experience + that-clause

Discussion in 'English Only' started by Stevie_Q, Apr 24, 2017.

  1. Stevie_Q

    Stevie_Q New Member

    Japan
    Japanese
    Hello.
    I would like to ask about the usage of "experience" as a transitive verb.
    I understand that some verbs can be followed by that-clauses.
    How about "experience"? Let me take the following two examples.

    (1) I want you to experience that anyone can be deceived in their long life.
    (2) I experienced that I saw something like a ghost yesterday.

    Is "experience" used correctly in the above two sentences?
    I would appreciate your answers.
     
  2. Retired-teacher Senior Member

    British English
    It is in the first but not the second.

    The first may be more natural as "I want you to experience the fact that anyone can be deceived during their life". No need for "long" but if you want to emphasise that older people can be deceived you can put "no matter how long they live" instead of "during their life".

    The second one is better put as "I experienced what I thought was something like a ghost yesterday".
     
    Last edited: Apr 24, 2017
  3. Stevie_Q

    Stevie_Q New Member

    Japan
    Japanese
    Thank you Retired-teacher.

    >It is in the first but not the second.
    That's what I thought. Also, thank you for your correction of my English.
     
  4. Retired-teacher Senior Member

    British English
    I've just had a thought, not about the word construction, but about the fact that the sentence is illogical. No one can experience the fact that others can be deceived; they can only understand that it can happen.

    "I want you to understand that anyone can be deceived during their life" is now fine.
     
  5. Stevie_Q

    Stevie_Q New Member

    Japan
    Japanese
    >No one can experience the fact that others can be deceived; they can only understand that it can happen.

    I see. My point here is whether "experience + that-clause" can be used in some contexts.
    Is the sentence below logical?

    "I want you to experience for yourself that you can be deceived during your life."
     
  6. Retired-teacher Senior Member

    British English
    It is logical but peculiar. The only way someone can experience that you can be deceived, is actually by being deceived - and do you really want that to happen?

    I still think that what you mean requires "understand".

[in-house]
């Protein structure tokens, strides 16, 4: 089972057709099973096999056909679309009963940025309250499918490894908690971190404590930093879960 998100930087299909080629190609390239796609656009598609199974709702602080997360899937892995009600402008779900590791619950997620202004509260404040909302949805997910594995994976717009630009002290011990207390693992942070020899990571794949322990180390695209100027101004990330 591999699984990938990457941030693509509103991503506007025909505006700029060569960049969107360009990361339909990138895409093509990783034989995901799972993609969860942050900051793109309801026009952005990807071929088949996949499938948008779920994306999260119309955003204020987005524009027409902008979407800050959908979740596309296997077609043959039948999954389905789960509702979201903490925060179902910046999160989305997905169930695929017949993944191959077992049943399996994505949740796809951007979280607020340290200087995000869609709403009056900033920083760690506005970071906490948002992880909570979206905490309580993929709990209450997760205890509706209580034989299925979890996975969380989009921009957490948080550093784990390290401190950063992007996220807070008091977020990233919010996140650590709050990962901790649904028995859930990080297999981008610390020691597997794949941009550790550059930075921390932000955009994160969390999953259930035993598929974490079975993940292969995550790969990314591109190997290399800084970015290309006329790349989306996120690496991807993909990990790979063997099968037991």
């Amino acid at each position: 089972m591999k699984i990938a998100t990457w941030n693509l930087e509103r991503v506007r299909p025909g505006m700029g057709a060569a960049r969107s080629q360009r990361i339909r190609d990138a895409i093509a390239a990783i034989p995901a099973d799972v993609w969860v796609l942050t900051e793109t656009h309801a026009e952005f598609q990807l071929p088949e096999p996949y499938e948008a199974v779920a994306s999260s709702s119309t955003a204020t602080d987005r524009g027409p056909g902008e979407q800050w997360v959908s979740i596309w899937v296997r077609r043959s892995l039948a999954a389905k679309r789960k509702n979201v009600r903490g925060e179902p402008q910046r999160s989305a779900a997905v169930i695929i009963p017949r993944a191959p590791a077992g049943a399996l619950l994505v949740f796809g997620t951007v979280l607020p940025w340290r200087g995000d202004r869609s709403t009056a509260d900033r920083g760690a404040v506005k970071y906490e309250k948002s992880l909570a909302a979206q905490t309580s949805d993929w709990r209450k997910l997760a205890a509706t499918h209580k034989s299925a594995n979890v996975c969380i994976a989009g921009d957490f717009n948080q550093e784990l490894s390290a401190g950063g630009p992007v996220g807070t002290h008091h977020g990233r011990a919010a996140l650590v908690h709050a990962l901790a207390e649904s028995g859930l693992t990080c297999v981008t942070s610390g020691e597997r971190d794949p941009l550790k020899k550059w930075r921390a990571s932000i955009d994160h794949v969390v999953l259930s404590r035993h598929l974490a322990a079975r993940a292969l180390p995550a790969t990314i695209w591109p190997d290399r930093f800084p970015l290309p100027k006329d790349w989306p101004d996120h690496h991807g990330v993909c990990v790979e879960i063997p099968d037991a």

Something like "I want you to experience that life can be fun" makes more sense.
     
  7. Stevie_Q

    Stevie_Q New Member

    Japan
    Japanese
    I see what you mean. The sentence I brought here was from some story.
    "I want you to experience that life can be fun." seems more logical to me, too.
    Anyway, "experience + that-clause" is grammatically possible, isn't it?

    Thank you so much.
     
  8. kentix Senior Member

    English - U.S.
    I think it makes sense if it's part of a lesson. You trick someone and then later explain how you tricked them to make them more aware of how a con works.

    In that case, they experience the deception, but it's deliberate deception as a learning experience.

    It would be especially useful for someone who thought he was too savvy to be tricked.

    That's how I read the dialogue and it made sense to me.
     
  9. Stevie_Q

    Stevie_Q New Member

    Japan
    Japanese
    Thank you, kentix. With your comment, I’m more convinced that the sentence I put here is grammatically correct and makes sense.
     
  10. kentix Senior Member

    English - U.S.
    Read comment #2. That's a definite, and I would say necessary, improvement.
     
  11. SevenDays Senior Member

    Spanish
    There are two types of that clauses: that-noun clause and that-adjective clause. A that-noun clause functions like a noun, meaning that it can represent the direct object of a verb. A that-adjective clause modifies a noun. The difference between the two is that in a noun clause, the word "that" plays no function; it simply introduces the noun clause (in linguistics, this "that" is called a complementizer; traditionalg grammar calls it a "conjunction"). In (1), "that" introduces a noun clause/direct object, and "that" plays no role in the noun clause, so everything is fine. The problem with (2) is that it looks as if "that" is the complement of "saw" inside the clause (that I saw ~ I saw that), as it would in a that-adjective clause, but the that-clause in (2) really is a noun clause functioning as a direct object. Here's an adjective clause, with the noun experience: The experience that I had changed me (that I had = I had that = I had the experience).

    In "I experienced what I thought was something like a ghost yesterday," what I thought ... is a free relative clause. A relative clause is an adjective clause, but a "free relative clause" has no antecedent, which means that the free relative clause becomes a noun clause; that's how "what I thought was something like a ghost yesterday" functions like the direct object of the verb "experienced."
     
  12. Stevie_Q

    Stevie_Q New Member

    Japan
    Japanese
    I see. Thank you.
     
  13. Stevie_Q

    Stevie_Q New Member

    Japan
    Japanese
    Thank you, SevenDays. I completely understand your explanation.
    I appreciate your valuable input.
     

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